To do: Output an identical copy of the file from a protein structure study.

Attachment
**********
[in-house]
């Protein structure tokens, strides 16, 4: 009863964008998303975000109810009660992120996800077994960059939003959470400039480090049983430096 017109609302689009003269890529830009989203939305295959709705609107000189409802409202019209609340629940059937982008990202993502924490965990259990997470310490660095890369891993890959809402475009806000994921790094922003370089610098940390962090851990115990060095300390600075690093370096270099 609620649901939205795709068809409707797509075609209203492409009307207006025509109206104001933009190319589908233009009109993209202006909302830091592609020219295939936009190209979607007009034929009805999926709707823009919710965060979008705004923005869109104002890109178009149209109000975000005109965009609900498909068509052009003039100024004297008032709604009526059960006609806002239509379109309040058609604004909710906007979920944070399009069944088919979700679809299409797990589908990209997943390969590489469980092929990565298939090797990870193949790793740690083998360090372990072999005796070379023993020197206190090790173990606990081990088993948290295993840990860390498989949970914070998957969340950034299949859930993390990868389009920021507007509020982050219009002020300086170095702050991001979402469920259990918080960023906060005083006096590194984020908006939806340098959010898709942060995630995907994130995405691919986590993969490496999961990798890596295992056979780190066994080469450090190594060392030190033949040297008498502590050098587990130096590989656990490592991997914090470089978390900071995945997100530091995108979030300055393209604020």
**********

[in-house]
């Protein structure tokens, strides 16, 4: 009863964008998303975000109810009660992120996800077994960059939003959470400039480090049983430096 017109609302689009003269890529830009989203939305295959709705609107000189409802409202019209609340629940059937982008990202993502924490965990259990997470310490660095890369891993890959809402475009806000994921790094922003370089610098940390962090851990115990060095300390600075690093370096270099 609620649901939205795709068809409707797509075609209203492409009307207006025509109206104001933009190319589908233009009109993209202006909302830091592609020219295939936009190209979607007009034929009805999926709707823009919710965060979008705004923005869109104002890109178009149209109000975000005109965009609900498909068509052009003039100024004297008032709604009526059960006609806002239509379109309040058609604004909710906007979920944070399009069944088919979700679809299409797990589908990209997943390969590489469980092929990565298939090797990870193949790793740690083998360090372990072999005796070379023993020197206190090790173990606990081990088993948290295993840990860390498989949970914070998957969340950034299949859930993390990868389009920021507007509020982050219009002020300086170095702050991001979402469920259990918080960023906060005083006096590194984020908006939806340098959010898709942060995630995907994130995405691919986590993969490496999961990798890596295992056979780190066994080469450090190594060392030190033949040297008498502590050098587990130096590989656990490592991997914090470089978390900071995945997100530091995108979030300055393209604020």